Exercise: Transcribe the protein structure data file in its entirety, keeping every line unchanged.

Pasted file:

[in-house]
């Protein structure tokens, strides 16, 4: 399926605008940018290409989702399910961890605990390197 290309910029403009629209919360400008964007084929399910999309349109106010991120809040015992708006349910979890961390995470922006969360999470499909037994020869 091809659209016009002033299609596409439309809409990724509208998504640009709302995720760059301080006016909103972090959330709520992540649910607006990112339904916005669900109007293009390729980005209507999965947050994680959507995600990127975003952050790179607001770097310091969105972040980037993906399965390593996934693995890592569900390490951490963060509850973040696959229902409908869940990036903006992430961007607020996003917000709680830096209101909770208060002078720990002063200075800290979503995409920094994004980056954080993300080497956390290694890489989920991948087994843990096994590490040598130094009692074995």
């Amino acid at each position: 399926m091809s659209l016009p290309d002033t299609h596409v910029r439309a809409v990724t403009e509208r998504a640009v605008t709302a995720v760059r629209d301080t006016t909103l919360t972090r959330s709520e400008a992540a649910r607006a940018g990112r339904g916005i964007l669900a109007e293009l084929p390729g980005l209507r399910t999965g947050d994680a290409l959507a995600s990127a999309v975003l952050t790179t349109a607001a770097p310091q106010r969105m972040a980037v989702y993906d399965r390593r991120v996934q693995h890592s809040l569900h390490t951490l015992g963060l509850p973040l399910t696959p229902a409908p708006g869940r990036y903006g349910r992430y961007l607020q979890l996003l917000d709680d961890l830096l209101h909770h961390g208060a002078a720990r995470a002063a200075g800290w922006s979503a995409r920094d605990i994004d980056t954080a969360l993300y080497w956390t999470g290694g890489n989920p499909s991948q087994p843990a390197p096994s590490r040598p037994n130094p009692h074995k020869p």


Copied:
[in-house]
């Protein structure tokens, strides 16, 4: 399926605008940018290409989702399910961890605990390197 290309910029403009629209919360400008964007084929399910999309349109106010991120809040015992708006349910979890961390995470922006969360999470499909037994020869 091809659209016009002033299609596409439309809409990724509208998504640009709302995720760059301080006016909103972090959330709520992540649910607006990112339904916005669900109007293009390729980005209507999965947050994680959507995600990127975003952050790179607001770097310091969105972040980037993906399965390593996934693995890592569900390490951490963060509850973040696959229902409908869940990036903006992430961007607020996003917000709680830096209101909770208060002078720990002063200075800290979503995409920094994004980056954080993300080497956390290694890489989920991948087994843990096994590490040598130094009692074995």
């Amino acid at each position: 399926m091809s659209l016009p290309d002033t299609h596409v910029r439309a809409v990724t403009e509208r998504a640009v605008t709302a995720v760059r629209d301080t006016t909103l919360t972090r959330s709520e400008a992540a649910r607006a940018g990112r339904g916005i964007l669900a109007e293009l084929p390729g980005l209507r399910t999965g947050d994680a290409l959507a995600s990127a999309v975003l952050t790179t349109a607001a770097p310091q106010r969105m972040a980037v989702y993906d399965r390593r991120v996934q693995h890592s809040l569900h390490t951490l015992g963060l509850p973040l399910t696959p229902a409908p708006g869940r990036y903006g349910r992430y961007l607020q979890l996003l917000d709680d961890l830096l209101h909770h961390g208060a002078a720990r995470a002063a200075g800290w922006s979503a995409r920094d605990i994004d980056t954080a969360l993300y080497w956390t999470g290694g890489n989920p499909s991948q087994p843990a390197p096994s590490r040598p037994n130094p009692h074995k020869p």